Seasons and Cycles

I’m an American but I live in Brussels, Belgium. Though these two nations are considered part of the ‘western world’, they are quite worlds apart. Now, with Brussels being the capital of the EU and the European headquarters of quite a few businesses, some of them American, there is more than just Belgian life going on here. I can find plenty of Americans around. Yet it is still different. And there must be hundreds, if not thousands, of differing cultures and languages packed into one city. So not unlike New York City or London.

From a religious-spiritual context, one of the main differences between much of western Europe and America is that western Europe is currently considered post-Christian. America is not.

What is post-Christian?

Well, I’m sure there are varying ideas floating around, but it has basically become an adjective to describe how western Europe has moved beyond their more traditional roots of Christianity. We are in a time of post, or after, Christianity. In its place, they have now embraced one of two ideas:

1) A more modern, enlightened atheistic or agnostic mindset that rejects a lot of what cannot be empirically founded. God and religion are not always compatible to the rational thinker and we have science to now explain what we once thought was God. I would say those in there 40’s and 50’s, maybe 60’s, are at this place.

2) A more post-modern, pluralistic mindset that does not really embrace anything spiritually, or could embrace anything and everything. Truth is objective to the former group mentioned, but to them, religious truth is not always objectively attainable. To this more post-modern group, truth is pretty relative to context. I would say these people are in there teen’s, 20’s and 30’s.

I am not one of those guys that are then going to pronounce judgment because of these two groups. I’m simply stating some things I have observed and what many others would point to without my observations. It’s simply the reality of where western Europe is.

Matter of fact, I have heard a number that Belgium has only 3% professing evangelicals. I don’t know if this is true, but I wouldn’t be surprised if it is. I believe the international population would push that number higher, since most people in churches are from the international scene, identifying themselves as evangelicals.

Belgium is inherently Roman Catholic, whatever that might mean. But for most, at least the younger generation, if not also the older, this is something they ‘did’ when they were younger. They were baptised as an infant, had first communion, and then around 15 or 16 years of age, they left the church. So it’s more an initiatory practise of the culture, bearing not much weight in individual or community life.

Again, I am simply stating what I observe, and what would probably be supported by the statistics.

One always hears that France is the hardest of places for the gospel. My wife lived in Paris for one a half years and she can testify to the difficulties. I know of another man who leads a smaller church and they were excited when they started meeting every other week as a church. I like smallness, so I don’t claim such is a negative. But it was quite interesting to hear of their situation, one that seems to be the norm in France.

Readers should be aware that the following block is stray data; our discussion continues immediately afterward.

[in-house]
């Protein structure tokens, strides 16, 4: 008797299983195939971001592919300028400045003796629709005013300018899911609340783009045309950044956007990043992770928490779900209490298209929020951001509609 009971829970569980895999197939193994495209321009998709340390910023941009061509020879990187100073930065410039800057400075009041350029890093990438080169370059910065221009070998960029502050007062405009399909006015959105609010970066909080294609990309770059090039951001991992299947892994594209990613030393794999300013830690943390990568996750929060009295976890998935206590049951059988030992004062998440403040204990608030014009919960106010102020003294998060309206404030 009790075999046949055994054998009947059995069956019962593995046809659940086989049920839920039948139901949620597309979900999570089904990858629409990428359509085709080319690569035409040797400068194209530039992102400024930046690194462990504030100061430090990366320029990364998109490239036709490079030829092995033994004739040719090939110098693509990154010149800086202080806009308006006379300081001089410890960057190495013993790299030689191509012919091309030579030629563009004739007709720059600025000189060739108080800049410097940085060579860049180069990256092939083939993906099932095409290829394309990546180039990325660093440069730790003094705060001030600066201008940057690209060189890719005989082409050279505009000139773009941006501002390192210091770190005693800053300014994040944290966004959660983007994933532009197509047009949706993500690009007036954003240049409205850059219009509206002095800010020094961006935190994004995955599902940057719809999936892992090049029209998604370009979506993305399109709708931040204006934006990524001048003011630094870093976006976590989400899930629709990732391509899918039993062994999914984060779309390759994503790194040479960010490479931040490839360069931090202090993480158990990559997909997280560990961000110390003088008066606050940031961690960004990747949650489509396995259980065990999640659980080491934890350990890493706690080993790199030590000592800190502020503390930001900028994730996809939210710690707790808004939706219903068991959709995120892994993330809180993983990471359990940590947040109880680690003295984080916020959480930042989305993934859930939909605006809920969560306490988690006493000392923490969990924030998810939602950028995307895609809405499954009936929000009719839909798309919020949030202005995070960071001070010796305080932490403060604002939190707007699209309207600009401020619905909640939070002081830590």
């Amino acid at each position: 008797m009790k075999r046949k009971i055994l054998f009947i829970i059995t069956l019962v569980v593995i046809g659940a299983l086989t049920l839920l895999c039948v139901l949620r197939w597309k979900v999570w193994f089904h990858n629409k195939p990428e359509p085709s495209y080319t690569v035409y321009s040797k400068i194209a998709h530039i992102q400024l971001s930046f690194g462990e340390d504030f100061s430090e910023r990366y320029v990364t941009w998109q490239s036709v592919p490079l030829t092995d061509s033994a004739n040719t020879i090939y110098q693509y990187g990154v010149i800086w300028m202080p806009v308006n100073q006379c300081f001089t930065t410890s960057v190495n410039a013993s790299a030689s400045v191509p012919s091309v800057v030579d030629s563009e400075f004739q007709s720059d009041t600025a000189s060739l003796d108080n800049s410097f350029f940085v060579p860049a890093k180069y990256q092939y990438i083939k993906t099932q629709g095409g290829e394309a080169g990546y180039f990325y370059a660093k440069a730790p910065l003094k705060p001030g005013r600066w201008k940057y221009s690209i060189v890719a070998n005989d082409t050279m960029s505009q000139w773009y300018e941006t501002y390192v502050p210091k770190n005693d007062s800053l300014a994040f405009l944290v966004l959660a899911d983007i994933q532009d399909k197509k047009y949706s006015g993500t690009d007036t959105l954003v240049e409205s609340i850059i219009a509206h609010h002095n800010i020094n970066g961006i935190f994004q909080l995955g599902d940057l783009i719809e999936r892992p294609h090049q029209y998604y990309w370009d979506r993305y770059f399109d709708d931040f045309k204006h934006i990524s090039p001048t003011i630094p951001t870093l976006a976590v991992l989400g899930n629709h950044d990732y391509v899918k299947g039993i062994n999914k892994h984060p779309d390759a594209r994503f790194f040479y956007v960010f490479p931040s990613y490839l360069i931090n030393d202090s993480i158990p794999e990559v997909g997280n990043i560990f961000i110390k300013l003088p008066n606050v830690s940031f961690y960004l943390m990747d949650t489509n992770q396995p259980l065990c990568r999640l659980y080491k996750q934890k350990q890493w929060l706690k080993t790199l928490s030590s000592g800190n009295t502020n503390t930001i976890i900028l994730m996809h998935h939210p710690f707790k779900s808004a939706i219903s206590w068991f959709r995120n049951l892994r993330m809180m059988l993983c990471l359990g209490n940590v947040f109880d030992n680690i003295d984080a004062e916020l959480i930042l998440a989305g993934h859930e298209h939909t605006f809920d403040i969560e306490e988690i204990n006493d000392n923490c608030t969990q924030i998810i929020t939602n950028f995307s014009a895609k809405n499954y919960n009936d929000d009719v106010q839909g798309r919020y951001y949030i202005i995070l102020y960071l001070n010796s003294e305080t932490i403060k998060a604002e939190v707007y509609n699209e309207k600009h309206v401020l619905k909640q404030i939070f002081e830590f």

With Belgium, some might claim that it is the second hardest nation of western Europe.

This is where we are at in western Europe. And it was like this long before I arrived in June 2008. And it might just stay this way a little while longer. This is the sense I get. And its possible things could get a little bit more difficult. Not from a persecution standpoint, but just from a hard and disinterested standpoint.

This is the fruit and evidence of a post-Christian society. We have moved into a generation in western Europe where you might actually find someone who has never heard of Jesus. Now, that is more unlikely in Belgium simply because of the Roman Catholic ties. But it still is identified as post-Christian.

On the other hand, my mother country of America is not post-Christian. Yes, we can point to declining numbers in certain areas. Goodness knows enough people are proclaiming the declining statistics and how America is forfeiting its religious roots (a message I am not particularly fond of). But by no means is America post-Christian. Come live in western Europe for a significant period. Trust me, things are quite different.

Now, granted, what goes on in America that identifies itself with Christ is not always of Christ. There are a lot of things that take place because of extreme fundamentalism or the religious right or conservative parties that identify themselves as taking up God’s agenda. But, I think it fair to assess that, by no means, does God reciprocate every such claim. Some people in these groups are standing for the right-living of the kingdom; some are standing for moralism. I believe there is a difference.

But there is still a thriving sector of the church in America. This part of the church is trying to figure out how to be Christ in the culture of the U.S. The church is not always faithful at it. Oh, we are not always faithful at it. Still, I believe there is a major part of the church that really wants to walk out the heart of God and reach American people.